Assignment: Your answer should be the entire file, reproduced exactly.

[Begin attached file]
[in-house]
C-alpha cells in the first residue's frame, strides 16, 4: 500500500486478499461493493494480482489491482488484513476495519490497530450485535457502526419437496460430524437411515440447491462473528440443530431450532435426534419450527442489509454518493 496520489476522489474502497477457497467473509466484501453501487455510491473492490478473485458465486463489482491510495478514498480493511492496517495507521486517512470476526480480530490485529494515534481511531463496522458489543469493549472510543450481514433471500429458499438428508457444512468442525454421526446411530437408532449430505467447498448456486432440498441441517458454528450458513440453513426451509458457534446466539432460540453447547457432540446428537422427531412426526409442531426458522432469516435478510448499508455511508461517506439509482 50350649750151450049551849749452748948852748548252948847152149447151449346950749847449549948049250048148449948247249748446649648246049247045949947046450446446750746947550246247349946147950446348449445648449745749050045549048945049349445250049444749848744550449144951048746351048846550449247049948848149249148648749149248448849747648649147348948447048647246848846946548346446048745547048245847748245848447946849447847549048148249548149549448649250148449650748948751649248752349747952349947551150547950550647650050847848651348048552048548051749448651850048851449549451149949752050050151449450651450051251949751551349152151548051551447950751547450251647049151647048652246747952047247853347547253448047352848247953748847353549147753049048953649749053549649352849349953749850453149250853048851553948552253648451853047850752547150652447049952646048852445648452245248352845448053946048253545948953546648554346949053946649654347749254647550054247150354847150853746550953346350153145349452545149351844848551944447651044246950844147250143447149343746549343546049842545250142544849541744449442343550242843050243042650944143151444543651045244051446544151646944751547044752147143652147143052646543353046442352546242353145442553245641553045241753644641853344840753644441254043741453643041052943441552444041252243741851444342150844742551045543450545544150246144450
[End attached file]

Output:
[in-house]
C-alpha cells in the first residue's frame, strides 16, 4: 500500500486478499461493493494480482489491482488484513476495519490497530450485535457502526419437496460430524437411515440447491462473528440443530431450532435426534419450527442489509454518493 496520489476522489474502497477457497467473509466484501453501487455510491473492490478473485458465486463489482491510495478514498480493511492496517495507521486517512470476526480480530490485529494515534481511531463496522458489543469493549472510543450481514433471500429458499438428508457444512468442525454421526446411530437408532449430505467447498448456486432440498441441517458454528450458513440453513426451509458457534446466539432460540453447547457432540446428537422427531412426526409442531426458522432469516435478510448499508455511508461517506439509482 50350649750151450049551849749452748948852748548252948847152149447151449346950749847449549948049250048148449948247249748446649648246049247045949947046450446446750746947550246247349946147950446348449445648449745749050045549048945049349445250049444749848744550449144951048746351048846550449247049948848149249148648749149248448849747648649147348948447048647246848846946548346446048745547048245847748245848447946849447847549048148249548149549448649250148449650748948751649248752349747952349947551150547950550647650050847848651348048552048548051749448651850048851449549451149949752050050151449450651450051251949751551349152151548051551447950751547450251647049151647048652246747952047247853347547253448047352848247953748847353549147753049048953649749053549649352849349953749850453149250853048851553948552253648451853047850752547150652447049952646048852445648452245248352845448053946048253545948953546648554346949053946649654347749254647550054247150354847150853746550953346350153145349452545149351844848551944447651044246950844147250143447149343746549343546049842545250142544849541744449442343550242843050243042650944143151444543651045244051446544151646944751547044752147143652147143052646543353046442352546242353145442553245641553045241753644641853344840753644441254043741453643041052943441552444041252243741851444342150844742551045543450545544150246144450